GOLD2023

LOW IMPACT HYDROPOWER INSTITUTE

aka LIHI   |   Arlington, MA   |  www.lowimpacthydro.org

Mission

We recognize and support hydropower that prioritizes environmental, recreational, historical, and cultural resource protection. We do this by: • Defining and certifying Low Impact Hydropower using rigorous science-based criteria and public input • Providing education and outreach • Structuring our organization to integrate and evolve with community, conservation, and hydropower interests

Ruling year info

2001

Executive Director

Shannon Ames

Main address

1167 Massachusetts Ave Office 407

Arlington, MA 02476 USA

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EIN

94-3356689

NTEE code info

Natural Resource Conservation and Protection (C30)

IRS filing requirement

This organization is required to file an IRS Form 990 or 990-EZ.

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Programs and results

What we aim to solve

SOURCE: Self-reported by organization

Hydropower has a long history of providing renewable power in the United States. Along the way it has also caused impacts to river ecosystems. Our program encourages hydropower operational decisions that have positive impacts on rivers through recognition and access to renewable energy credit markets.

Our programs

SOURCE: Self-reported by organization

What are the organization's current programs, how do they measure success, and who do the programs serve?

Low Impact Certification Program

LIHI’s mission is to reduce the impacts of hydropower dams through market incentives. LIHI does this through its Hydropower Certification Program, a voluntary certification program designed to help identify and reward hydropower dams that are minimizing their environmental impacts. Just as an organic label can help consumers choose the foods and farming practices they want to support, the LIHI certification program can help energy consumers choose the energy and hydropower practices they want to support.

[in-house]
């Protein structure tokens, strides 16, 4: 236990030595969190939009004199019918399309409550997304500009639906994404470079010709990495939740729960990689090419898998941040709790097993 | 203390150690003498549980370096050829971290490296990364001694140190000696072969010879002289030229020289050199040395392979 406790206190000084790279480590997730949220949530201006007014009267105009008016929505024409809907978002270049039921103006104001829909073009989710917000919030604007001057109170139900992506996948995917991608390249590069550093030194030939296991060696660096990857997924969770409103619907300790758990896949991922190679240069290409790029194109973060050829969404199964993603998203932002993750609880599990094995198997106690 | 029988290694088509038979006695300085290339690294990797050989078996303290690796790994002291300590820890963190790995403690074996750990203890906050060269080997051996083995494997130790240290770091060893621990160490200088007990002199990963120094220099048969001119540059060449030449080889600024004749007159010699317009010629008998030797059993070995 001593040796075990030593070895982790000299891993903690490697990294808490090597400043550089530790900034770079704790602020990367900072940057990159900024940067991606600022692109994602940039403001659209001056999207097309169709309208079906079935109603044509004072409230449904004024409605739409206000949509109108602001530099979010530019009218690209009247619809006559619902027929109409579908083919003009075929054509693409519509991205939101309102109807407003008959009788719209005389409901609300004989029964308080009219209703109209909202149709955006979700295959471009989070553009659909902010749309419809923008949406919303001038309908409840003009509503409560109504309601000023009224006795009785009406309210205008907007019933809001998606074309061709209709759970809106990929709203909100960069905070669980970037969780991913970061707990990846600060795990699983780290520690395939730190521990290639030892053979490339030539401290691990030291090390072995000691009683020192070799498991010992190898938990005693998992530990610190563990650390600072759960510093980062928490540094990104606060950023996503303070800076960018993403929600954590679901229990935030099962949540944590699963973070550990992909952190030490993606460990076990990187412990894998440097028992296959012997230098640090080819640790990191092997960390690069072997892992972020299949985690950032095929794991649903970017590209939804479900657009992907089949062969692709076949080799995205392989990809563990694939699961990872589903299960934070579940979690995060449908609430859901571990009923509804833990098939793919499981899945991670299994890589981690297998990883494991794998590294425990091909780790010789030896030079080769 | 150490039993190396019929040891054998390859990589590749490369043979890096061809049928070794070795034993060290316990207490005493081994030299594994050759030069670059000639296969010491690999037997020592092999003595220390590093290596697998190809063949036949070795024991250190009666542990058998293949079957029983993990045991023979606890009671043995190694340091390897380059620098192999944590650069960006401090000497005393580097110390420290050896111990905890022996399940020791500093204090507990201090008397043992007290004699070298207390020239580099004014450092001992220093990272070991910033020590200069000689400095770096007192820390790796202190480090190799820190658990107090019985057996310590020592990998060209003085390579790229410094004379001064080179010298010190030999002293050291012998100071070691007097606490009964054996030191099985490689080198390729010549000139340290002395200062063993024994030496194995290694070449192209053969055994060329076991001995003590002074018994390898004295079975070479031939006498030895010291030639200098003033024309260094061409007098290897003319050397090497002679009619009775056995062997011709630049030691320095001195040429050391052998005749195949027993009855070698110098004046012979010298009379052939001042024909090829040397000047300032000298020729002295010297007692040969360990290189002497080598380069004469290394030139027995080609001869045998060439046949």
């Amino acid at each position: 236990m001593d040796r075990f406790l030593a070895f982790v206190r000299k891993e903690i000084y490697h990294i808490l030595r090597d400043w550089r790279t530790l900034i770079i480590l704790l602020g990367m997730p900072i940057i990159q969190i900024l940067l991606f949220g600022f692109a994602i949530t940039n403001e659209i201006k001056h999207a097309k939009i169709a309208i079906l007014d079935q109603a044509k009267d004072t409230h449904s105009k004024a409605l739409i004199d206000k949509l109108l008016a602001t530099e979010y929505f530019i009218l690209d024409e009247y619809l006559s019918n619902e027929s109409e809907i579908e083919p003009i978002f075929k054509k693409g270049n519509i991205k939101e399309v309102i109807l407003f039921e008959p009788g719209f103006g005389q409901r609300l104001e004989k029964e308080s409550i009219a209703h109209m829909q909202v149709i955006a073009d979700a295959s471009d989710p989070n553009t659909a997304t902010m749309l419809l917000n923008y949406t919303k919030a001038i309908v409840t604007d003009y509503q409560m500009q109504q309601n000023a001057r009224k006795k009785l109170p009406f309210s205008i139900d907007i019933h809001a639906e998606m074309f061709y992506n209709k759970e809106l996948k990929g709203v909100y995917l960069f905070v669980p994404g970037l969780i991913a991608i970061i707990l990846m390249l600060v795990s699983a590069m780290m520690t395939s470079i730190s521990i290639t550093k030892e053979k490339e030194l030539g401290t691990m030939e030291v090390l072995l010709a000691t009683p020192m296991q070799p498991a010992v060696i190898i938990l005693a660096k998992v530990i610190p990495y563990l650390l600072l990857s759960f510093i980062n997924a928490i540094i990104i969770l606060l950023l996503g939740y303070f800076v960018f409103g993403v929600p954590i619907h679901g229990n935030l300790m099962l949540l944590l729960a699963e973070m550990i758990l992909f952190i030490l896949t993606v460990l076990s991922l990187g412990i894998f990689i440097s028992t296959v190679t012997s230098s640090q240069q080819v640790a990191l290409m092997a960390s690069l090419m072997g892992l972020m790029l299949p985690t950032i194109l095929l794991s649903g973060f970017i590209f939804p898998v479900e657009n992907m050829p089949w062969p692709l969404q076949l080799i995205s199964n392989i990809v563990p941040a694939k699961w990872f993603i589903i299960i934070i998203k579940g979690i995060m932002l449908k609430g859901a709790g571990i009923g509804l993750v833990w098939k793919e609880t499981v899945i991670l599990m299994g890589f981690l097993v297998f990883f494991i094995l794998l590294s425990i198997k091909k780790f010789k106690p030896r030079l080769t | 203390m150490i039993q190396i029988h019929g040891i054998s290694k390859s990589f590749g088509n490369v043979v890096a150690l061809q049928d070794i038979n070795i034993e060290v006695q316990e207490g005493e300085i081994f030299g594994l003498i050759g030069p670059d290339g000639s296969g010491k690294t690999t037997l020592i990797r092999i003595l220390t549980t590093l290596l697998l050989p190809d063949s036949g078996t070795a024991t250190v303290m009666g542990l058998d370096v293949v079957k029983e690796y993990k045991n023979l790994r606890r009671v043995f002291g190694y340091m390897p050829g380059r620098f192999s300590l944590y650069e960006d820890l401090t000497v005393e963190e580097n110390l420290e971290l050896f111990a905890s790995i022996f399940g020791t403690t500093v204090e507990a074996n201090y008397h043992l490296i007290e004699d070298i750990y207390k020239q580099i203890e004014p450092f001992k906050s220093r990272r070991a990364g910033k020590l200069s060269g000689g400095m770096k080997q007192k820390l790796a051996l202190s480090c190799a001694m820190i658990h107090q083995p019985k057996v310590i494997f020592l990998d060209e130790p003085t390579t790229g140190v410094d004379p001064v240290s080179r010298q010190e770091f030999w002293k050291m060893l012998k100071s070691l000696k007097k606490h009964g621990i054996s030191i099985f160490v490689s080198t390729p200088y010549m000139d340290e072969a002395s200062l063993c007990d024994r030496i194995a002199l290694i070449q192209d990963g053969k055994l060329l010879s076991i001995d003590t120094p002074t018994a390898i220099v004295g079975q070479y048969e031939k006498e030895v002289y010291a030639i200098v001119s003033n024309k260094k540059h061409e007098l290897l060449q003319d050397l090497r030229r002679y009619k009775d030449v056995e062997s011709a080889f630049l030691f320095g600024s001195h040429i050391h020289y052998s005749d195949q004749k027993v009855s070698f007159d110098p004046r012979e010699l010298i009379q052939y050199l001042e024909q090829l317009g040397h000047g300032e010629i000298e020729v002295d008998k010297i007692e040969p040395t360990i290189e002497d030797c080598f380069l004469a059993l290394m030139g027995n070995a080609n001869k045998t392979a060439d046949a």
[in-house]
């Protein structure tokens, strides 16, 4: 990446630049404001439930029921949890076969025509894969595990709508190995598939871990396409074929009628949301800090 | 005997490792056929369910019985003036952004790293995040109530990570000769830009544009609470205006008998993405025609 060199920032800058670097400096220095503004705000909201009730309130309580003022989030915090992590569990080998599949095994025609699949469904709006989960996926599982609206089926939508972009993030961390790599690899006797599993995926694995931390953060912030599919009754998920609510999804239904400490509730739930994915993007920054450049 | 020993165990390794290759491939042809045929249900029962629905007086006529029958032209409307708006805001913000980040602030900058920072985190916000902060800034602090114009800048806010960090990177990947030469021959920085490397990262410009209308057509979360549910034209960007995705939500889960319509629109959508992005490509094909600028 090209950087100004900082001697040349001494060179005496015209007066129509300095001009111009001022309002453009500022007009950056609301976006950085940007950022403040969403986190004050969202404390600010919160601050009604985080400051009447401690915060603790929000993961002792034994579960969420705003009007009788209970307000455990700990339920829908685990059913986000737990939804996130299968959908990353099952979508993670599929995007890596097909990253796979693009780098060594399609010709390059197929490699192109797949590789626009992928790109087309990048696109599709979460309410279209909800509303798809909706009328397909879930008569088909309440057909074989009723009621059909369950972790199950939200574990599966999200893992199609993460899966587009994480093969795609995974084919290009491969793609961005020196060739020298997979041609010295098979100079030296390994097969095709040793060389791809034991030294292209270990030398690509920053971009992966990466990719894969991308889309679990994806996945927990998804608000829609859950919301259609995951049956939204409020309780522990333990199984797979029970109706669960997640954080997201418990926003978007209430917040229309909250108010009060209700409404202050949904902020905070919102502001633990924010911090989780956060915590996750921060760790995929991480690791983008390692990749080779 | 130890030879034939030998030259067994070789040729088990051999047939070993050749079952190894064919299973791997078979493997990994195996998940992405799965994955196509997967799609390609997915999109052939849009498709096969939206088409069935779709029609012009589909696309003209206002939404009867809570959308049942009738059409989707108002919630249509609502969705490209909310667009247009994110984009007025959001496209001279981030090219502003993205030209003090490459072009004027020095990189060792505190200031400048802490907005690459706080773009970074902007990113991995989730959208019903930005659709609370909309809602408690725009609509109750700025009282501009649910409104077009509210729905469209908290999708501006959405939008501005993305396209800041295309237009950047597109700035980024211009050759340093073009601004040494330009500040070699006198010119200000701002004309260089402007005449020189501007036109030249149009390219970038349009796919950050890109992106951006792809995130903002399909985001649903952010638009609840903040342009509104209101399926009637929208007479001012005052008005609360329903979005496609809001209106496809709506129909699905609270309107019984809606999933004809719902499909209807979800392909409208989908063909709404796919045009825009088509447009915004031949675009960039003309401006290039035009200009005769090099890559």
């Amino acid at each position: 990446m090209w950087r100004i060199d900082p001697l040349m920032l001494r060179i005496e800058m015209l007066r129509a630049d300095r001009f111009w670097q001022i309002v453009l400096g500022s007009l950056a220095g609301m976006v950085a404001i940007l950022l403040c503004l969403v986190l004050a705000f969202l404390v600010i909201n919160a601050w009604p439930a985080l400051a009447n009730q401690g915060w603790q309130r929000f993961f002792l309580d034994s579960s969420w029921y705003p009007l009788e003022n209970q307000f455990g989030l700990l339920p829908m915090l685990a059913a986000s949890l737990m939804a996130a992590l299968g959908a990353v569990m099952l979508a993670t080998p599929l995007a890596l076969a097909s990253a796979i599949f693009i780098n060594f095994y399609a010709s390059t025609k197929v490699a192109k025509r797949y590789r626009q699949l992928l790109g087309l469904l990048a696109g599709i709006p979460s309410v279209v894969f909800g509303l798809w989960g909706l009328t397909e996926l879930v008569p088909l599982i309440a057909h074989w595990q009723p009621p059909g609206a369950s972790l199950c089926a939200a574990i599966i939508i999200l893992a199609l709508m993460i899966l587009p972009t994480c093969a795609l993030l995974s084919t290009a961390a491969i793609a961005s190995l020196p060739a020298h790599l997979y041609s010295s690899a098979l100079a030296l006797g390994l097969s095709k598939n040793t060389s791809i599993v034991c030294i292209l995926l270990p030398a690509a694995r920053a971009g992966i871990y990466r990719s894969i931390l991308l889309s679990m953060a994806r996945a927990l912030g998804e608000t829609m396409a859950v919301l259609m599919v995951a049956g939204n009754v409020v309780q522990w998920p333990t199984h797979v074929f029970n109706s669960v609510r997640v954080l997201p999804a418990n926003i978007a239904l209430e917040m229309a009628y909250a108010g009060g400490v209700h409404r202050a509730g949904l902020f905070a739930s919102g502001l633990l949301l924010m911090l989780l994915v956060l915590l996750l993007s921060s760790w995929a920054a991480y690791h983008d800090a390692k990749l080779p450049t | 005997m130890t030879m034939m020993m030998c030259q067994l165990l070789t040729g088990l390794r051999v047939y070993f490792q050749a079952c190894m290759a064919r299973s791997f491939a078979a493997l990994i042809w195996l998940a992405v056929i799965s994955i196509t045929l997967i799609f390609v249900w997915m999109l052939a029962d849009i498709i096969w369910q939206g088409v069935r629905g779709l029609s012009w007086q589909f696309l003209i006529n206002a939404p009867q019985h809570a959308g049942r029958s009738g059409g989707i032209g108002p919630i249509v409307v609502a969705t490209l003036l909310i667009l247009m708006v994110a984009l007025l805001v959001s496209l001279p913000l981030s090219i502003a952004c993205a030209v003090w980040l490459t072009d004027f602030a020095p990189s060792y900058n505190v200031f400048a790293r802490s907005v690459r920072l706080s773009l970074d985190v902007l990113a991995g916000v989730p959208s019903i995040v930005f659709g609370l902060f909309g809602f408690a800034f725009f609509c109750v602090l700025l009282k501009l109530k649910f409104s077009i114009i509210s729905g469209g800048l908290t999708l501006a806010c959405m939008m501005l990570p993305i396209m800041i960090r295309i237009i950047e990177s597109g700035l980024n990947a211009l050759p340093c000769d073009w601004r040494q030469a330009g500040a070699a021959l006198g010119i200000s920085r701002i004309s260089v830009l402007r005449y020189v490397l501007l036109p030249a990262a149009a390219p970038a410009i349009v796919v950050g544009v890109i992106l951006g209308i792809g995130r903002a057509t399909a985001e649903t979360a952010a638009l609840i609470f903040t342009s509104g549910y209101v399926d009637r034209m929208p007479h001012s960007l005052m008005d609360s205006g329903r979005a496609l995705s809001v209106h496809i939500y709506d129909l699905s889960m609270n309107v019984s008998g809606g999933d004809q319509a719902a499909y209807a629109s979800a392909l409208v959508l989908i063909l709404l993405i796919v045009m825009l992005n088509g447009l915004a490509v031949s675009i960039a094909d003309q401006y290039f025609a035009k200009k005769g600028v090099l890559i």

Population(s) Served
Adults

Where we work

Awards

Non-Profit of the Year 2018

The Cleanie Awards

Goals & Strategy

SOURCE: Self-reported by organization

Learn about the organization's key goals, strategies, capabilities, and progress.

Charting impact

Four powerful questions that require reflection about what really matters - results.

LIHI strives to both drive improvements to river ecosystems and provide positive revenue streams to hydropower operators that help them invest in those improvements. In addition, part of LIHI's mission is to provide information on Low Impact hydropower to the public. Our website is one of the most comprehensive and accessible resources on hydropower available.

Through public process and involvement, we have a clearly defined definition of Low Impact hydropower. Our Certification process involves an in-depth review of hydropower facilities based on data and documentation. The program is updated periodically. In addition to the program, LIHI seeks to bring recognition to Certificate holders that will assist them in procuring both long term contracts for their renewable generation as well broadening access to regulatory markets.

Experienced staff, professional independent reviewers, a volunteer board with both environmental non profit expertise and industry professionals all help us administer our Certification program.

Since issuing our first Certificate in 2000, LIHI has grown to 156 active Certificates encompassing 266 powerhouses on 84 rivers in 23 states. Our annual report highlights specific success stories. We are a key voice in policy discussions around hydropower and environmental protection, actively participating in industry events and conversations with key stakeholders interested in both climate change and river protection.

How we listen

SOURCE: Self-reported by organization

Seeking feedback from people served makes programs more responsive and effective. Here’s how this organization is listening.

done We shared information about our current feedback practices.
  • How is your organization using feedback from the people you serve?

    To identify and remedy poor client service experiences, To identify bright spots and enhance positive service experiences, To make fundamental changes to our programs and/or operations, To inform the development of new programs/projects, To identify where we are less inclusive or equitable across demographic groups, To strengthen relationships with the people we serve, To understand people's needs and how we can help them achieve their goals